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New Plan Seeks to Globalize Korean Cuisine

Posted October. 10, 2008 03:16,   


The Food, Agriculture, Forestry and Fisheries Ministry will promote the establishment of Korean culinary academies worldwide that can compete with the world’s best cooking schools, such as Le Cordon Bleu of France.

The ministry yesterday said it will hold a symposium on globalizing Korean food at the Korea Agro-Fisheries Trade Corp. headquarters in Seoul Oct. 16 on the sidelines of the 2008 Korean Food Expo.

“Our goal is not merely increasing the number of Korean restaurants overseas, but also making locals run Korean restaurants to attract non-Koreans rather than simply Korean tourists or ethnic Koreans abroad,” said corporation CEO Yoon Jang-bae.

To globalize Korean food, the ministry will introduce a certification system for outstanding Korean restaurants overseas; create a database and network among Korean restaurants worldwide; and develop and promote standard recipes and representative Korean dishes.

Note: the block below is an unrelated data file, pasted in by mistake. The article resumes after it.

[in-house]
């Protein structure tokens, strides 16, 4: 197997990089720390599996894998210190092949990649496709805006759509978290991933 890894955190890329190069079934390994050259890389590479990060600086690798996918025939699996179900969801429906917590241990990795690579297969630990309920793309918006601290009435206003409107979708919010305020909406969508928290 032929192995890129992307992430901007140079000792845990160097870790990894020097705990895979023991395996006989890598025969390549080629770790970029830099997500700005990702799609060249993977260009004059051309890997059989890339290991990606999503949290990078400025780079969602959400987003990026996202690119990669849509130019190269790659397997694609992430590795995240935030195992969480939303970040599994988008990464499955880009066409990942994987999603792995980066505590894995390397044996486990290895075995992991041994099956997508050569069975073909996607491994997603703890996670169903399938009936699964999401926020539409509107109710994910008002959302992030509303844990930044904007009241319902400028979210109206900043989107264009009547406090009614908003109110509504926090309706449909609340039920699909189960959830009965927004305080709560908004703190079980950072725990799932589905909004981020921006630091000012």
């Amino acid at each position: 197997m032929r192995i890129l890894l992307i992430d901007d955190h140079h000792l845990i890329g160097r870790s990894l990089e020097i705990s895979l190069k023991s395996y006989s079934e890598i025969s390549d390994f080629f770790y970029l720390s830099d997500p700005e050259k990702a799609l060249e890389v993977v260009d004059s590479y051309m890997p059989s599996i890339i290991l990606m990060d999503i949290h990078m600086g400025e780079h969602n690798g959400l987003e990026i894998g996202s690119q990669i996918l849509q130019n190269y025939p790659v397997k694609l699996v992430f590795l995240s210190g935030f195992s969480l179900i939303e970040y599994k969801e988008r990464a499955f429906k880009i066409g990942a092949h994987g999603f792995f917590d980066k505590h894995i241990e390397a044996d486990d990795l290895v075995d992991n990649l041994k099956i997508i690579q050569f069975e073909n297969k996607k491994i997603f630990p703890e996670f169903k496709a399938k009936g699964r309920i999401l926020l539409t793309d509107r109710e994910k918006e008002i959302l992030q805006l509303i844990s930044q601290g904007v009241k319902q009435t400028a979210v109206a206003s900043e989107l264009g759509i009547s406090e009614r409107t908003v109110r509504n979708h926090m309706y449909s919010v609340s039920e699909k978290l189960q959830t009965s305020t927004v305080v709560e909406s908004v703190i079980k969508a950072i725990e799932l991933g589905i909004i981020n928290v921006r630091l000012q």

To heighten the image of Korean food, the ministry will seek to arouse interest in Korean cuisine, including the integration of tableware and cooking utensils with Korean culture, and develop culinary costumes.

Government-accredited Korean food certification will help foster Korean culinary academies and open Korean culinary education in colleges and famous cooking schools abroad.

Though Korean cuisine in Korea is taught at more than 80 private institutes and several traditional food think tanks and colleges, the majority of the courses are small, not specialized, and focus on helping students achieve certification.

To better market Korean food, the government is also reviewing deploying chefs specializing in Korean cuisine to foreign missions.

The ministry and the corporation will spend on the globalization project 20 billion won (14.6 million dollars) next year and 35 billion won in 2010. Loans of up to one billion won will be extended to each Korean restaurant opening abroad at an annual interest of four percent.

“Through just sushi, Japanese dishes have become a leading global food. We will select Korea’s representative items and systematically standardize their cooking methods and ingredients as part of our effort to globalize Korean food,” the corporation said.

“In fancy Japanese restaurants in New York, a person can pay up to 400 dollars for a meal but no Korean restaurant so far can say the same,” Yoon said. “I will make Korean food, which has great taste, style, meaning and culture, a favorite of people around the world.”